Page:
Author: Christopher J. LoganISBN 978-0-98403-710-0 (softcover)
ISBN 978-0-98403-711-7 (eBook)
During World War II, German advanced weapons prototypes were called wunderwaffen or wonder weapons. The Nazi quest to build such weapons often utilized scientific, historical and even occult resources. One such project involved the discovery and retrieval of meteors for scientific study. In 1941 a German archeological team uncovered historical evidence of a meteor that may have held the key to Germany's nuclear weapons program. The project leader tasked with finding its exact location vanished on the eve of a major breakthrough. As the war intensified, the search for the meteor was scrapped and forgotten.
In the present day, the United States receives the actual research complied by the missing German archeologist and a warning that former East German agents have begun searching for the same meteorite. Faced with the choice of doing nothing or interceding, an Air Force intelligence officer assembles a team and launches his own investigation, reassembling the historical research in an attempt to determine the possible threat from the meteor legend. As the team races to solve the mystery, they learn that what fell to Earth is more dangerous than even the Nazis could have imagined in their darkest dreams. And it has a protector.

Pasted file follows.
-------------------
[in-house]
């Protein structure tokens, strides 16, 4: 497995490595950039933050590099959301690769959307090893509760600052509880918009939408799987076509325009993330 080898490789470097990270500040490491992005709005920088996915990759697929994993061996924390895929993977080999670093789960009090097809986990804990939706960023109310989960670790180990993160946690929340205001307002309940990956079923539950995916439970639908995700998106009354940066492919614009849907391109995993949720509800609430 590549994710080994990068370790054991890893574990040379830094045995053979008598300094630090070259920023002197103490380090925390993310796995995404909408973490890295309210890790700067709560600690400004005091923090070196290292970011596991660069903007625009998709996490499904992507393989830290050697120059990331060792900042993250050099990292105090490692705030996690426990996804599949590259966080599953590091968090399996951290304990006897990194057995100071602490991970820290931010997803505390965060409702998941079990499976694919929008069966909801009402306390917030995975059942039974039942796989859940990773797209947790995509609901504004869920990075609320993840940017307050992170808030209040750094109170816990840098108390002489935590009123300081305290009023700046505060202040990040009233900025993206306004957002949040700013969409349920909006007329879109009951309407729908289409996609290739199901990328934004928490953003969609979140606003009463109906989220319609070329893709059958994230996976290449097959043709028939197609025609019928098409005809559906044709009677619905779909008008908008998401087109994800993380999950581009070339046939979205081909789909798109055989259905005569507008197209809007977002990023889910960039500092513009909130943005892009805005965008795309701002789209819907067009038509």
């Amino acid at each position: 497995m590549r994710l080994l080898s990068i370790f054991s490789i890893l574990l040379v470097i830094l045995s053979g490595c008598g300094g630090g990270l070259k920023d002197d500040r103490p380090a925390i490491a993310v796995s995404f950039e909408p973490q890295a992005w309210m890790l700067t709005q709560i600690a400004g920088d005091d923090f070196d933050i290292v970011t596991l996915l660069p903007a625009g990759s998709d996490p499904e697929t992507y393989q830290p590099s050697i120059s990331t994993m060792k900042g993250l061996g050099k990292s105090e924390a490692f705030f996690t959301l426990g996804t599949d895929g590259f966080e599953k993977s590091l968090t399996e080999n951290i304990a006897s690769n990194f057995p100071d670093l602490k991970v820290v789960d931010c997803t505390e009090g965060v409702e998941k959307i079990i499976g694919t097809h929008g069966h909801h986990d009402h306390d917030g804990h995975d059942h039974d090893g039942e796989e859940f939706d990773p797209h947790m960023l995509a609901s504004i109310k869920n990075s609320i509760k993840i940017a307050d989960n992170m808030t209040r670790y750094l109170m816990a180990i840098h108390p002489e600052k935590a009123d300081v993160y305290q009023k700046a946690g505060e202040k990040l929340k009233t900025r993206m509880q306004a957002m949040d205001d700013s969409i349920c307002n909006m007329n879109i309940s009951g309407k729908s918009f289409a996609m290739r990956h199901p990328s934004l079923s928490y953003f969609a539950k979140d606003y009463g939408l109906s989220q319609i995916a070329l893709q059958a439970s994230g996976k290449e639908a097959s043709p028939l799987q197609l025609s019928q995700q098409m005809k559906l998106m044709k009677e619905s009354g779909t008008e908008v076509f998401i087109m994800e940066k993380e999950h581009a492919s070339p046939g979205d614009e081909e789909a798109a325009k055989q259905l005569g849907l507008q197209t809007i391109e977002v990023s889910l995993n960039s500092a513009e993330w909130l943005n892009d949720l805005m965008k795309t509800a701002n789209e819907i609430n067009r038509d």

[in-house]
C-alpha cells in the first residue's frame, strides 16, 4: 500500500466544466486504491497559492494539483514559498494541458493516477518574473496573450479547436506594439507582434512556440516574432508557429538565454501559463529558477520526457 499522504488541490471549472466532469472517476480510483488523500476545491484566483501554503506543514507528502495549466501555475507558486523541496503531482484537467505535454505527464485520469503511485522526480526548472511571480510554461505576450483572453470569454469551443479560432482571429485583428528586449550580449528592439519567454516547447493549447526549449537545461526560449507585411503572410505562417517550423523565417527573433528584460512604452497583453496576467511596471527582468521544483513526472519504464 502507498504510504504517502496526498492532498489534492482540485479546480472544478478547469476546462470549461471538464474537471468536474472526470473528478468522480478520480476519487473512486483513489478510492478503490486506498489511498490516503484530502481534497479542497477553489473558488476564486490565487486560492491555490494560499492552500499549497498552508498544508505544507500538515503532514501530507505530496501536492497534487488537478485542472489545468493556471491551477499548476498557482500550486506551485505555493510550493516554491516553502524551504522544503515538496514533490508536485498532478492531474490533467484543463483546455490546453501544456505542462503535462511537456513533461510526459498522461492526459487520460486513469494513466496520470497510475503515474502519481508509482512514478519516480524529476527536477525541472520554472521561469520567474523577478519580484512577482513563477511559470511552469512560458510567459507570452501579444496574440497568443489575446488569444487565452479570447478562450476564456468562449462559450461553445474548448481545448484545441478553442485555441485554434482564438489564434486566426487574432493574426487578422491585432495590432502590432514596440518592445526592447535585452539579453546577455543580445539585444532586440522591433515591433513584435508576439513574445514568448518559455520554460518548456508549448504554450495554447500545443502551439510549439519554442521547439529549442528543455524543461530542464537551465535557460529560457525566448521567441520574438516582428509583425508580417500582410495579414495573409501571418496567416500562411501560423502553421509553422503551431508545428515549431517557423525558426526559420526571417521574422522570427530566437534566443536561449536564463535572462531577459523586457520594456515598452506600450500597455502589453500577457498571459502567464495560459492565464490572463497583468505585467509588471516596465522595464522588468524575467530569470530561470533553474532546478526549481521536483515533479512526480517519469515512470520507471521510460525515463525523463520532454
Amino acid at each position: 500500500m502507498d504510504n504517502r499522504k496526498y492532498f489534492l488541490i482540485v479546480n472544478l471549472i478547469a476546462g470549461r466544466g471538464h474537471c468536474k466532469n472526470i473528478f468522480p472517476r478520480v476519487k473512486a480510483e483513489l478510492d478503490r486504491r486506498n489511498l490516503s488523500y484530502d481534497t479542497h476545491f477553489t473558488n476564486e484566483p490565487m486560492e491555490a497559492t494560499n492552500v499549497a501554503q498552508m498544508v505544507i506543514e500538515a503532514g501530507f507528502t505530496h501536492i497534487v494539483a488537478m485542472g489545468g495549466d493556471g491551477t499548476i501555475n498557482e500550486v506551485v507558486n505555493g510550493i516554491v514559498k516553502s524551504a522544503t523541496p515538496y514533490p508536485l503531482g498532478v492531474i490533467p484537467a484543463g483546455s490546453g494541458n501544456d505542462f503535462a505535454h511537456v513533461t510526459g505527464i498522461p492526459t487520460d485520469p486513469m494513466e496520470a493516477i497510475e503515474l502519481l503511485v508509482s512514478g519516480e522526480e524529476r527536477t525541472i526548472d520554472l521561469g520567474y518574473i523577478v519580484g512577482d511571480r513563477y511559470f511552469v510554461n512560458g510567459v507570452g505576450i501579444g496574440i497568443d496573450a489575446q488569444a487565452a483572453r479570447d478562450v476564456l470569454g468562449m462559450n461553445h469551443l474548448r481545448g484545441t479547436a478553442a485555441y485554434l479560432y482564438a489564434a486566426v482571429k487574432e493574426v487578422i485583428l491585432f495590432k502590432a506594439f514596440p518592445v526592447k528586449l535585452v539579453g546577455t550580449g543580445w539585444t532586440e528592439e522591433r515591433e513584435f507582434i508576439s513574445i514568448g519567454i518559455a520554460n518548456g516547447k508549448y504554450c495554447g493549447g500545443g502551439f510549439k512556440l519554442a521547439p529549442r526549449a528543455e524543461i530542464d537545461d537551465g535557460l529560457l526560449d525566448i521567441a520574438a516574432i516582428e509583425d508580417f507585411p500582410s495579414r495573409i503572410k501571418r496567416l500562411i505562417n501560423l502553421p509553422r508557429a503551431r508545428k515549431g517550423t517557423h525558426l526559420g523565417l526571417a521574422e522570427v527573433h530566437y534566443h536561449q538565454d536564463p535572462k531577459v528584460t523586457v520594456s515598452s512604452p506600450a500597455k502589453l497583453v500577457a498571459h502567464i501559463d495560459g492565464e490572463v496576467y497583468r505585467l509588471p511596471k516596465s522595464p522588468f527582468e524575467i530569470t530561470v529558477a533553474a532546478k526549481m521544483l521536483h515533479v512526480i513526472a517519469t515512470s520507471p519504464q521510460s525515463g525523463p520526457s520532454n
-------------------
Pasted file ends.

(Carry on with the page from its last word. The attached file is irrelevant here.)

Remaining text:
ABOUT THE AUTHOR
J. Logan grew up in rural Candia, New Hampshire. At 18, he enlisted in the U.S. Air Force and was stationed in West Berlin, West Germany where he served as an electronic intelligence operations specialist during the dismantling of the Berlin Wall, the Soviet withdrawal from East Germany and German reunification. After Europe he was transferred to the Strategic Air Command headquarters in Nebraska where he attended night school at the University of Nebraska, eventually graduating Magna Cume Laude with a bachelor's in psychology. He then transferred to the United States Army and was commissioned as a second lieutenant in the Military Police Corps. Later, J. received a law degree from the University of Nebraska College of Law and moved to Washington State where he was admitted to the State Bar. He spent more than a decade working for several government agencies as a criminal prosecutor. During this time he was also reactivated as a Military Police Captain in the U.S. Army and served as Brigade Provost Marshal in Ramadi, Anbar Province, Iraq for 12 months in 2005 and 2006.
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